Presented by:

The IT Career
Builder’s Toolkit
Matthew Moran



                                THE ENTRY-LEVEL DILEMMA
  ...
Presented by:




                                                                           CHAPTER 11



          BREAK...
This attitude contributed to the current wave of “certification cynicism” that many
       employers have adopted. Employer...
It is more difficult—both mentally and from a perception standpoint—to move down the
corporate ladder. It does not look goo...
In the past, IT largely fell under the watchful eye of the chief financial officer (CFO).
       Technology managers existed...
A joint study conducted by KPMG and ComputerWorld asked CEOs and senior manage-
ment about how they felt their IT dollars ...
becomes synonymous with what you produce. This, of course, can be a double-edged
       sword. If you do not produce, this...
Typically, if you weigh your decision using the factors of compensation, opportunity,
insurance, training, commute, travel...
Let the IT manager know up front that you are asking for his advice. More importantly,
       take it. If this person prov...
Conclusion
         Breaking into the IT field can, at times, seem to be a daunting task. However, if you look
         pas...
TechRepublic communities engage IT professionals in the ultimate peer-to-peer experience, providing
actionable information...
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1587131560 Chapter 11

  1. 1. Presented by: The IT Career Builder’s Toolkit Matthew Moran THE ENTRY-LEVEL DILEMMA One of the most frustrating elements of breaking into a career in technology is that initial job. This chapter identifies the quandary facing the entry-level professional. This chapter analyzes the “need expe- rience to get experience” dilemma that those who are new to the field often encounter. More importantly, however, this chapter discusses methods you can use to break past this barrier. Cisco Press Visit ciscopress.com to purchase this book. Copyright© 2005 Matthew Moran
  2. 2. Presented by: CHAPTER 11 BREAKING INTO IT For many technology graduates, the past few years have been frustrating ones, because they have tried desperately to enter a seemingly shrinking job market. They had bought into the “get a certification—get a job” promise fostered by the marketing of many train- ing programs. These graduates had been excited that their school had placement services to assist them in entering the growing and lucrative field of information technology (IT). Unfortunately, although some technology graduates might have found their dream job as promised, many discovered a different reality. Having followed the promised path, these eager students have discovered that many col- leges have also struggled with placement. Although the schools have programs to help with résumés, and they work diligently to link graduates with employers, the fact remains that a tighter job market and a more skeptical employer pool have made job placement a nearly impossible task. Adding to a tighter market is the fact that more experienced technology professionals have been forced to take a cut in pay and position. This has increased the competition for entry- level positions. Sometimes new graduates are competing with senior-level technologists for the same job. Part of the fault of unsuccessful job placement lies squarely on the shoulders of the job seeker. Unrealistic expectations have many believing that a certification or degree qualifies them for positions that require hands-on knowledge. I know of individuals who received their MCSE certification after attending several months of class. They passed the test, did some lab work, and got into the job market. Many of them expected to be hired as network engineers with salaries of $60,000 to $80,000. Their logic was that they were, as the certification implied, “certified engineers.” As they perused want ads, lesser jobs, such as those of help desk or IT clerical support, were undesirable to them. Reproduced from the book The IT Career Builder’s Toolkit. Copyright© 2005, Cisco Systems, Inc.. Reproduced by permission of Pearson Education, Inc., 800 East 96th Street, Indianapolis, IN 46240. Written permission from Pearson Education, Inc. is required for all other uses.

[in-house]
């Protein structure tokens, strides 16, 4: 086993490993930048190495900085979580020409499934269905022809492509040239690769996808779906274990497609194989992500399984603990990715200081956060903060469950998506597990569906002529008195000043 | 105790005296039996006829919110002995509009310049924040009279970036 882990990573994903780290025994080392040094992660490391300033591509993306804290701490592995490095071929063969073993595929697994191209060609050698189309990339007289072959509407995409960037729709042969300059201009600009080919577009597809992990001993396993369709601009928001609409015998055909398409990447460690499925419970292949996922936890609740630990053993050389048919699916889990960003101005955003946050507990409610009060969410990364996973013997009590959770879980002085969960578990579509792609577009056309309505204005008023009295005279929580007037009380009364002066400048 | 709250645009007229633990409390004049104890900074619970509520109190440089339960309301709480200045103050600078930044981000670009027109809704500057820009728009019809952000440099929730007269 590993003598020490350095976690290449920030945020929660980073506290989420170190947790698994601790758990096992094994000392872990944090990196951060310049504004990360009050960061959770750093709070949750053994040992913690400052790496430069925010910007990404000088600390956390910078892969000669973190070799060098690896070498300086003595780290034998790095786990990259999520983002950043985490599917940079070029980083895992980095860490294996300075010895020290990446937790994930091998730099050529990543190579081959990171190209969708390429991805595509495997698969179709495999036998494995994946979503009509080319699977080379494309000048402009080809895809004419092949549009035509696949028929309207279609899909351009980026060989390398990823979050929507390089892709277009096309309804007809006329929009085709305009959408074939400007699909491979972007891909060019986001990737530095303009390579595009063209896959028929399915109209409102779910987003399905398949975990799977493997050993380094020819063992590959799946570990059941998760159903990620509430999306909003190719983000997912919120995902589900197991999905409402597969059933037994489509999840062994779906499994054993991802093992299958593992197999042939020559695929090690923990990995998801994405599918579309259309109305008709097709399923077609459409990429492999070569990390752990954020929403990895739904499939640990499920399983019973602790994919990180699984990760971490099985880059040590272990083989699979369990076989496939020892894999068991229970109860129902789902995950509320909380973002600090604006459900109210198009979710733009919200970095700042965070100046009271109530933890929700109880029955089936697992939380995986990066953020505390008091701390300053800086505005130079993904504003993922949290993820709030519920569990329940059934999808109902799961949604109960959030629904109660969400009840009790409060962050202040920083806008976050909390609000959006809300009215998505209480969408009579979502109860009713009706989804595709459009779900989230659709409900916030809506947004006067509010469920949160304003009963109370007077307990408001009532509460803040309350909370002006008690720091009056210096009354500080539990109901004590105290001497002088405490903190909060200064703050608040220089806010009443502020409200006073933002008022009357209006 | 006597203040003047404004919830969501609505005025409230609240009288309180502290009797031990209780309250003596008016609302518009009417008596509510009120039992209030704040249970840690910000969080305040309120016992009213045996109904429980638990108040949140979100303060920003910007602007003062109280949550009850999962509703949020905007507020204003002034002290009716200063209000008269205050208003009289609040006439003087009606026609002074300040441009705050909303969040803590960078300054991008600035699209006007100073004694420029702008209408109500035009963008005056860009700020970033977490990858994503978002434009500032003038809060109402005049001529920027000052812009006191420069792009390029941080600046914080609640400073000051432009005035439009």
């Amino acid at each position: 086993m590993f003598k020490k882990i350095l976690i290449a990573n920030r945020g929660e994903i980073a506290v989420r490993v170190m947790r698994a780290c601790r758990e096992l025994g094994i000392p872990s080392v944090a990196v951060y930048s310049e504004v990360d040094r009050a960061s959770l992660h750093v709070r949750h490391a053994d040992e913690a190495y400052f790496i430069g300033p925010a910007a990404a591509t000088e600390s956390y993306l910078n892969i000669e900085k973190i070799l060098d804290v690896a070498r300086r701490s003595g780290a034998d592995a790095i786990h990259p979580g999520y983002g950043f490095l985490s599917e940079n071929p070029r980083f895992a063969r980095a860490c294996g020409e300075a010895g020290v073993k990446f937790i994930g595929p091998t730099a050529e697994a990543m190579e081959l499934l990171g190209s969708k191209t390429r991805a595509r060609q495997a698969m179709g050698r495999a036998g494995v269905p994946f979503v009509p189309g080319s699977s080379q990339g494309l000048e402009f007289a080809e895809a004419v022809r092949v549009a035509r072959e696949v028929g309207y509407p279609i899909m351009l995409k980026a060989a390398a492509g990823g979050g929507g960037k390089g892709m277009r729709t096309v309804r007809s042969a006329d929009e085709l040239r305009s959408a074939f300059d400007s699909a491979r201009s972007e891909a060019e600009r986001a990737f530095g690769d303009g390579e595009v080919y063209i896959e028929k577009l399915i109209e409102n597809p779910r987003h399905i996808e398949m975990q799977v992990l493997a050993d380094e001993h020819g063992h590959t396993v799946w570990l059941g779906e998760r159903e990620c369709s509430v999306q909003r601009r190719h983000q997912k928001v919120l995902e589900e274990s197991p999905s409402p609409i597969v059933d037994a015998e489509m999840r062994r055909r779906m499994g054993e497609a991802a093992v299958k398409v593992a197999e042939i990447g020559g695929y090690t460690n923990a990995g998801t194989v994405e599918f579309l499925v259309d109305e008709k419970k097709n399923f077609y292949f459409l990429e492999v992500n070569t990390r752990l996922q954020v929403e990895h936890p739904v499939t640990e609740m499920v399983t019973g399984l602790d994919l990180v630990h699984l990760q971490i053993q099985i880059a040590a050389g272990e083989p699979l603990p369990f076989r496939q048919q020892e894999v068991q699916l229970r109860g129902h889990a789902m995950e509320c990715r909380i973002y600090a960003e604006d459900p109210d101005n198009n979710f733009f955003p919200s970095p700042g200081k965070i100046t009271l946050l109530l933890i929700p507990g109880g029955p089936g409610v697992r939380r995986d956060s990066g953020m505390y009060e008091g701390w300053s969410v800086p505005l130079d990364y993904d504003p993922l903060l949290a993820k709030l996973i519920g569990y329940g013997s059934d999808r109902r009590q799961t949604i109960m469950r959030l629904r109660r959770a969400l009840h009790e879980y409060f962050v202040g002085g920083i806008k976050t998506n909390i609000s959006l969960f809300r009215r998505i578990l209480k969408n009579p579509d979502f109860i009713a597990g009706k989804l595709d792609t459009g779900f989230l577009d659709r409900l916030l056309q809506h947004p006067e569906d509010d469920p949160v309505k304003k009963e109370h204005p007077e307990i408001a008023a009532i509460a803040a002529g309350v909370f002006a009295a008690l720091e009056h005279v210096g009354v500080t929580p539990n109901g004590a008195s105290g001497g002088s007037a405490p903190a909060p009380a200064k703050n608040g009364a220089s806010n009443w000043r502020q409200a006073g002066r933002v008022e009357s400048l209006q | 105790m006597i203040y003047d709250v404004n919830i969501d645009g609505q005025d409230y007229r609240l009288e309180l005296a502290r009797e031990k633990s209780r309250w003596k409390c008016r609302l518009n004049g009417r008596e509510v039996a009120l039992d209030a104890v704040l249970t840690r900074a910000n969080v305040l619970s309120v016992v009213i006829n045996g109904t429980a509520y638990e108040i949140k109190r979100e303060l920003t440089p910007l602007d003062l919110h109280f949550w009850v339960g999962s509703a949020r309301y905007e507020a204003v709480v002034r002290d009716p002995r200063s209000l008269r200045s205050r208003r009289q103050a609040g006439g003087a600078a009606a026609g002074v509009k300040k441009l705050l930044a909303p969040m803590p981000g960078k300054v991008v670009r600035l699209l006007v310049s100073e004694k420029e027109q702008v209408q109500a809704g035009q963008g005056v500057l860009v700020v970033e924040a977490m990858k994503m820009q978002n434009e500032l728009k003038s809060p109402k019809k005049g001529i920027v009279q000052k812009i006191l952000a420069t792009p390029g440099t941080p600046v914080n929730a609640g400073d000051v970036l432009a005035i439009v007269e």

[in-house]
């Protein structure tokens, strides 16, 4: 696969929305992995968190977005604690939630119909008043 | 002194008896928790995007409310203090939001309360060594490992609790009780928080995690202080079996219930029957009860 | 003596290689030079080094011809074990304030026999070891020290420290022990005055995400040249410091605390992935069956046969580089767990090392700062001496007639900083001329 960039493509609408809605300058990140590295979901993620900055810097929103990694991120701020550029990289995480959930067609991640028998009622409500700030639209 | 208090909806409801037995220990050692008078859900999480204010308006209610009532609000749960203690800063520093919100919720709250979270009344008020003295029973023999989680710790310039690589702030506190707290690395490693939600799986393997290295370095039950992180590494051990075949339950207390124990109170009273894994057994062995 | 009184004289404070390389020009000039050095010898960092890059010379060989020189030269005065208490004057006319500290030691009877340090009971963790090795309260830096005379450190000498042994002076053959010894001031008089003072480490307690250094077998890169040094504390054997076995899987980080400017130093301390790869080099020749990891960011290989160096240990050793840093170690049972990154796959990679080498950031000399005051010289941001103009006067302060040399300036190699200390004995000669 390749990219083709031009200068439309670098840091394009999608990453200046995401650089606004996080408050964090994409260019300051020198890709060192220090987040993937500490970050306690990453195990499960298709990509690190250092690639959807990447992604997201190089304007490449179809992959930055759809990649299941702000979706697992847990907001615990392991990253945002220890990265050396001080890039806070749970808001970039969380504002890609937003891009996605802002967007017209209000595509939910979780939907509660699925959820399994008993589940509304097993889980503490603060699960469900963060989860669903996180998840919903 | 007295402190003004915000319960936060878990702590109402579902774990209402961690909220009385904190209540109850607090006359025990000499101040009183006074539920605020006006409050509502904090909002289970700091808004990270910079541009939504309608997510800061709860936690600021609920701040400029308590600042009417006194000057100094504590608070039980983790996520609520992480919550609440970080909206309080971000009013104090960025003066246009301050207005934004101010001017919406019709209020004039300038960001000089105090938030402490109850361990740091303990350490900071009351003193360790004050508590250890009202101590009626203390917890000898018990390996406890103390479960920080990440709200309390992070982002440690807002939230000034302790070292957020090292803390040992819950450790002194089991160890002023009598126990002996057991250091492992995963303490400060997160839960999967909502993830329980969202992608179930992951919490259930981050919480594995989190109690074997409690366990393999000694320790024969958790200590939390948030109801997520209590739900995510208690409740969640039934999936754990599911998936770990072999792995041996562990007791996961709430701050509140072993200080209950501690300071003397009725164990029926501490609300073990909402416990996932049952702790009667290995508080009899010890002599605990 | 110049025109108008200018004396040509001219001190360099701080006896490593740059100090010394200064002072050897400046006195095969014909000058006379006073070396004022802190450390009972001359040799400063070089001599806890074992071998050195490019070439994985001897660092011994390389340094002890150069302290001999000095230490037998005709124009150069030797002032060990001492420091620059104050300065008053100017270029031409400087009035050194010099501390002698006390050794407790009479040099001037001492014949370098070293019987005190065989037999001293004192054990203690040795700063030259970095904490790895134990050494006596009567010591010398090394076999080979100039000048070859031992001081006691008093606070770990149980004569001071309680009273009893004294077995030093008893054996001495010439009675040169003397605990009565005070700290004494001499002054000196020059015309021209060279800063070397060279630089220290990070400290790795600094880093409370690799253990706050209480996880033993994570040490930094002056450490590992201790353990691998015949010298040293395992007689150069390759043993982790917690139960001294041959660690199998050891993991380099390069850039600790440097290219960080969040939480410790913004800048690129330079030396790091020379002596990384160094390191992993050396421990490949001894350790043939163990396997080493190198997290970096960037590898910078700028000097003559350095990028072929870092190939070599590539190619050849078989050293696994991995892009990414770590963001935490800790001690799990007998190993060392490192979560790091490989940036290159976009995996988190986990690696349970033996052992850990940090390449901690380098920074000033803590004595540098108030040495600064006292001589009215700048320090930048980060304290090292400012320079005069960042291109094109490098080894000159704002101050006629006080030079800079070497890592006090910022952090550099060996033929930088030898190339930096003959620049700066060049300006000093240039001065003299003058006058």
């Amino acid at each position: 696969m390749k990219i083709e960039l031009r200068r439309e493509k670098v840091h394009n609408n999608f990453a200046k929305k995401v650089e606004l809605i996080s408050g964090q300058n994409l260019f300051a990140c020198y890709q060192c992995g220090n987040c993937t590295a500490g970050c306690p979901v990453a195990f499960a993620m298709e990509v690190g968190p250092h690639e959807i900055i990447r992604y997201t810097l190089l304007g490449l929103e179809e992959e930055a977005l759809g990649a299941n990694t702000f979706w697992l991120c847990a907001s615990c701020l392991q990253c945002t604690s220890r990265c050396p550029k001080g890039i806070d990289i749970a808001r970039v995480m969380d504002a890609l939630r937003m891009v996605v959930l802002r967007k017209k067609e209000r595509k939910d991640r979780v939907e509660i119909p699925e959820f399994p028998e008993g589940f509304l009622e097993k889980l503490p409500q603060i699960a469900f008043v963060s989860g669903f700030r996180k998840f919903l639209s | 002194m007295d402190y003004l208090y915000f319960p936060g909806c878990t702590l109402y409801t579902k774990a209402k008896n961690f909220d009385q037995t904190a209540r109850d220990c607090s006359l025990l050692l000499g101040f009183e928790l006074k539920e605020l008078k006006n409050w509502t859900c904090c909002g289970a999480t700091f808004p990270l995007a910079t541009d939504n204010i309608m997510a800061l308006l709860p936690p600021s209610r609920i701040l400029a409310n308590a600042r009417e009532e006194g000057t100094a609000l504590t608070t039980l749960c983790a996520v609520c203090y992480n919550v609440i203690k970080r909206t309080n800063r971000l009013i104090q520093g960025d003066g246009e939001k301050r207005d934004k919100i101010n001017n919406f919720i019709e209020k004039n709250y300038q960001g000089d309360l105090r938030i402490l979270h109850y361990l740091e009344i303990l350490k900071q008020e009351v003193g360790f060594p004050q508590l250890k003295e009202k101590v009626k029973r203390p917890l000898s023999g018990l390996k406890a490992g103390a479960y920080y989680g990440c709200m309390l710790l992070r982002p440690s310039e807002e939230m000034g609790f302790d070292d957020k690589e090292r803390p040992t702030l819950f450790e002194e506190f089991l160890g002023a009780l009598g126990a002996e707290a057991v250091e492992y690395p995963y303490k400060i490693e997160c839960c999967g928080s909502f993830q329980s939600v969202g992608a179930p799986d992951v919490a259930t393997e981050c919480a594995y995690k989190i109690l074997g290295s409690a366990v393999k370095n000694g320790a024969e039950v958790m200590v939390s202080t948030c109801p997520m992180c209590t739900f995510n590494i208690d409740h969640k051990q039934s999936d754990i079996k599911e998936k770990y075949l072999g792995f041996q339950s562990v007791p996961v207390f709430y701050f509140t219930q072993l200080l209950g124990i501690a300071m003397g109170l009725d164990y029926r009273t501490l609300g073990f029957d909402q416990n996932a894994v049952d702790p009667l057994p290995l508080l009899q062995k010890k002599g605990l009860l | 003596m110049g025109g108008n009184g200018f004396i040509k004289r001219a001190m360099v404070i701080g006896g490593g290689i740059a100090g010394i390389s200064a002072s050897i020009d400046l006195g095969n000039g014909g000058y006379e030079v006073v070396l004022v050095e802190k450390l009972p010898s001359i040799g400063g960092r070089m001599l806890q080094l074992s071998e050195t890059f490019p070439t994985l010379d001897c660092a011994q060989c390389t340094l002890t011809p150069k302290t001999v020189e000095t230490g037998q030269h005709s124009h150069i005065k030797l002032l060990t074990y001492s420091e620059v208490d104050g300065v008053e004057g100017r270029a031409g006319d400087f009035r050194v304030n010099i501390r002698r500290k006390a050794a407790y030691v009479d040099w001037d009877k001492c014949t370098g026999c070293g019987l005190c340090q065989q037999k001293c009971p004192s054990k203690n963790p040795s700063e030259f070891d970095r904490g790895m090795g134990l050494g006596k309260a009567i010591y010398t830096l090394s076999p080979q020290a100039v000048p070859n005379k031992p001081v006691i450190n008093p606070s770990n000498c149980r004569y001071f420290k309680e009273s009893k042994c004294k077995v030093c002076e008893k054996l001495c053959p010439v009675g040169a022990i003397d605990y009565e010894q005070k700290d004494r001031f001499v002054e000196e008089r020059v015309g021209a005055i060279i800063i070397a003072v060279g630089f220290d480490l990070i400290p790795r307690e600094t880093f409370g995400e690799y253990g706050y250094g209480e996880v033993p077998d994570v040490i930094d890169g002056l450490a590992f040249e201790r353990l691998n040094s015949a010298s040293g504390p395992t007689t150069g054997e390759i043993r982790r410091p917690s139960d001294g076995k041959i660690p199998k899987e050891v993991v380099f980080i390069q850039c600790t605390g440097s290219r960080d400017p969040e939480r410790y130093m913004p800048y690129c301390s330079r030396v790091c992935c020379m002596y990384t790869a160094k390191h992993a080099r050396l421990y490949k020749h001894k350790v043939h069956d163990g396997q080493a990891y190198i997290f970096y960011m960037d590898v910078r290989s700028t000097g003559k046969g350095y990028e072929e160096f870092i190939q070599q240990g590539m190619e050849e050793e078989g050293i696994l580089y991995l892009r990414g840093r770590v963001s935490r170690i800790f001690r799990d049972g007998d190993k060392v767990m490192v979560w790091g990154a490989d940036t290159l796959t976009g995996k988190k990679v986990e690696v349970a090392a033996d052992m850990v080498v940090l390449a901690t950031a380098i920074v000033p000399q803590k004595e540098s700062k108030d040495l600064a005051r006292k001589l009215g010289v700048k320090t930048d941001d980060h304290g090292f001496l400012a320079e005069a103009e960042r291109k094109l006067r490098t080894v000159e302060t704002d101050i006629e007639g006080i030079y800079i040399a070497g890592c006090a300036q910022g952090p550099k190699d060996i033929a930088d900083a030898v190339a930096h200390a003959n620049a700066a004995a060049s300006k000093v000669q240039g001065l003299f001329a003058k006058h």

3. 3. This attitude contributed to the current wave of “certification cynicism” that many employers have adopted. Employers hired the “certified engineers” only to discover that many could not complete the most basic and mundane tasks effectively. A correction has taken place in the corporate world. Companies are no longer willing to provide pay and opportunity to an unproven commodity—the entry-level technology pro- fessional. Many new technologists are unwilling to give up the idealistic dream of instan- taneous job satisfaction and a high salary. Unfortunately, this is also leading some to listen to the doomsayers moaning about the lack of opportunity in IT. Talent that would do well in the IT industry is leaving to find opportunity elsewhere. If you are in that group—ready to leave your hopes of IT success and find greener pastures—wait! I understand that you are frustrated and disenchanted, but I ask that you seriously consider the corrective behavior described in the section that follows. In it, I believe you will find a rekindled hope that comes with understanding the reality of the situation. Correcting Perception The first battle in overcoming frustration in not finding the “job you deserve” is to correct the perception of the new technologist. As discussed earlier, IT will remain a great career choice. However, it is no different from many other good careers. You must make a degree of sacrifice to reach the heights of professional success. A perspective that places emphasis on long-term career goals and month-to-month per- sonal growth is critical. You must understand where you want to be in the coming months and years. You must also set about creating the short-term plans to achieve that longer- term success. I’m not necessarily advocating a start-at-the-bottom mentality. I don’t perceive that each person’s path, even with similar goals, will be the same. I advocate more of a start-where- you-can mentality. If a company is willing to hire you as a full-fledged network engineer based entirely on your schooling, more power to you. However, beware of overselling yourself without first developing the aptitude that is required. Taking a job where the expectations greatly exceed your production capacity can be just as professionally damaging as it is to take a job that never makes use of, or stretches, the talents you have. In fact, I would say the former is more damaging. 114 PART III: PUTTING YOUR TOOLKIT TO USE